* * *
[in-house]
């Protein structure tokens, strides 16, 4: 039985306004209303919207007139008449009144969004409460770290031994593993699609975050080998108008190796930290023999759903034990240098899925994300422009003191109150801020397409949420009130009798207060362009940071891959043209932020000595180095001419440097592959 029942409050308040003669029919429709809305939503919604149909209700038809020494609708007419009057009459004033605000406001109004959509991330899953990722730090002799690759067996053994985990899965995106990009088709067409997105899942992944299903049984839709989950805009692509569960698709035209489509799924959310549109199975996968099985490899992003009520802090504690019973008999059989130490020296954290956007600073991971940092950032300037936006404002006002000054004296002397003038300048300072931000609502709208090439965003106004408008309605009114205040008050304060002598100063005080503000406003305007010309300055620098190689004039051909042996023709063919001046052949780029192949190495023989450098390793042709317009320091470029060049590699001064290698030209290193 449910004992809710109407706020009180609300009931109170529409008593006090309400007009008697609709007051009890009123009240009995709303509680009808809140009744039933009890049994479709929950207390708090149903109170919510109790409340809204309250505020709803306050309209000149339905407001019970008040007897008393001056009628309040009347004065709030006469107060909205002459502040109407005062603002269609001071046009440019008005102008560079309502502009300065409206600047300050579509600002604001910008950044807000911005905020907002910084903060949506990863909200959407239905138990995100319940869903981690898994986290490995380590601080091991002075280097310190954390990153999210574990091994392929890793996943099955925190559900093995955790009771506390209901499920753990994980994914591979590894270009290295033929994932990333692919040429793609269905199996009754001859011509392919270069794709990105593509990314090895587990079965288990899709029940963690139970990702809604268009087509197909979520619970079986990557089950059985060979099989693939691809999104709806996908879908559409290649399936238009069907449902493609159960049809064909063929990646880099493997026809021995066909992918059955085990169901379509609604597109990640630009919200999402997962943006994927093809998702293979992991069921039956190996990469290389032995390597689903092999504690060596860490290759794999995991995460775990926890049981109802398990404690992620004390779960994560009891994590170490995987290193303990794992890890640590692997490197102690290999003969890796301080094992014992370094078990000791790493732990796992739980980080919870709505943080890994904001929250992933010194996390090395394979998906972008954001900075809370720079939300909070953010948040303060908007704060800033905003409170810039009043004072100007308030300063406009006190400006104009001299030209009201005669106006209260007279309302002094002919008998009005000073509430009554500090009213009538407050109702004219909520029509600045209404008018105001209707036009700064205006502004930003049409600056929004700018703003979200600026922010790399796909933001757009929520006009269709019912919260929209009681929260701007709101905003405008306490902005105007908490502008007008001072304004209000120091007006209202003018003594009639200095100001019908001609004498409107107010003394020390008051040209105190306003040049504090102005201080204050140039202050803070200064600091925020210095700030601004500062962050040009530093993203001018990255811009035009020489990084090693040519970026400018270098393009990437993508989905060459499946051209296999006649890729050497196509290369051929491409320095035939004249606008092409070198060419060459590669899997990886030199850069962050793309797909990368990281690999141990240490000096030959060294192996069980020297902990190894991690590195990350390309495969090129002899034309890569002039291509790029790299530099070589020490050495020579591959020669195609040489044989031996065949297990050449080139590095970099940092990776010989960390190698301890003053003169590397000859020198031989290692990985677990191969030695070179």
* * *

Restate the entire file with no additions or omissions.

[in-house]
């Protein structure tokens, strides 16, 4: 039985306004209303919207007139008449009144969004409460770290031994593993699609975050080998108008190796930290023999759903034990240098899925994300422009003191109150801020397409949420009130009798207060362009940071891959043209932020000595180095001419440097592959 029942409050308040003669029919429709809305939503919604149909209700038809020494609708007419009057009459004033605000406001109004959509991330899953990722730090002799690759067996053994985990899965995106990009088709067409997105899942992944299903049984839709989950805009692509569960698709035209489509799924959310549109199975996968099985490899992003009520802090504690019973008999059989130490020296954290956007600073991971940092950032300037936006404002006002000054004296002397003038300048300072931000609502709208090439965003106004408008309605009114205040008050304060002598100063005080503000406003305007010309300055620098190689004039051909042996023709063919001046052949780029192949190495023989450098390793042709317009320091470029060049590699001064290698030209290193 449910004992809710109407706020009180609300009931109170529409008593006090309400007009008697609709007051009890009123009240009995709303509680009808809140009744039933009890049994479709929950207390708090149903109170919510109790409340809204309250505020709803306050309209000149339905407001019970008040007897008393001056009628309040009347004065709030006469107060909205002459502040109407005062603002269609001071046009440019008005102008560079309502502009300065409206600047300050579509600002604001910008950044807000911005905020907002910084903060949506990863909200959407239905138990995100319940869903981690898994986290490995380590601080091991002075280097310190954390990153999210574990091994392929890793996943099955925190559900093995955790009771506390209901499920753990994980994914591979590894270009290295033929994932990333692919040429793609269905199996009754001859011509392919270069794709990105593509990314090895587990079965288990899709029940963690139970990702809604268009087509197909979520619970079986990557089950059985060979099989693939691809999104709806996908879908559409290649399936238009069907449902493609159960049809064909063929990646880099493997026809021995066909992918059955085990169901379509609604597109990640630009919200999402997962943006994927093809998702293979992991069921039956190996990469290389032995390597689903092999504690060596860490290759794999995991995460775990926890049981109802398990404690992620004390779960994560009891994590170490995987290193303990794992890890640590692997490197102690290999003969890796301080094992014992370094078990000791790493732990796992739980980080919870709505943080890994904001929250992933010194996390090395394979998906972008954001900075809370720079939300909070953010948040303060908007704060800033905003409170810039009043004072100007308030300063406009006190400006104009001299030209009201005669106006209260007279309302002094002919008998009005000073509430009554500090009213009538407050109702004219909520029509600045209404008018105001209707036009700064205006502004930003049409600056929004700018703003979200600026922010790399796909933001757009929520006009269709019912919260929209009681929260701007709101905003405008306490902005105007908490502008007008001072304004209000120091007006209202003018003594009639200095100001019908001609004498409107107010003394020390008051040209105190306003040049504090102005201080204050140039202050803070200064600091925020210095700030601004500062962050040009530093993203001018990255811009035009020489990084090693040519970026400018270098393009990437993508989905060459499946051209296999006649890729050497196509290369051929491409320095035939004249606008092409070198060419060459590669899997990886030199850069962050793309797909990368990281690999141990240490000096030959060294192996069980020297902990190894991690590195990350390309495969090129002899034309890569002039291509790029790299530099070589020490050495020579591959020669195609040489044989031996065949297990050449080139590095970099940092990776010989960390190698301890003053003169590397000859020198031989290692990985677990191969030695070179």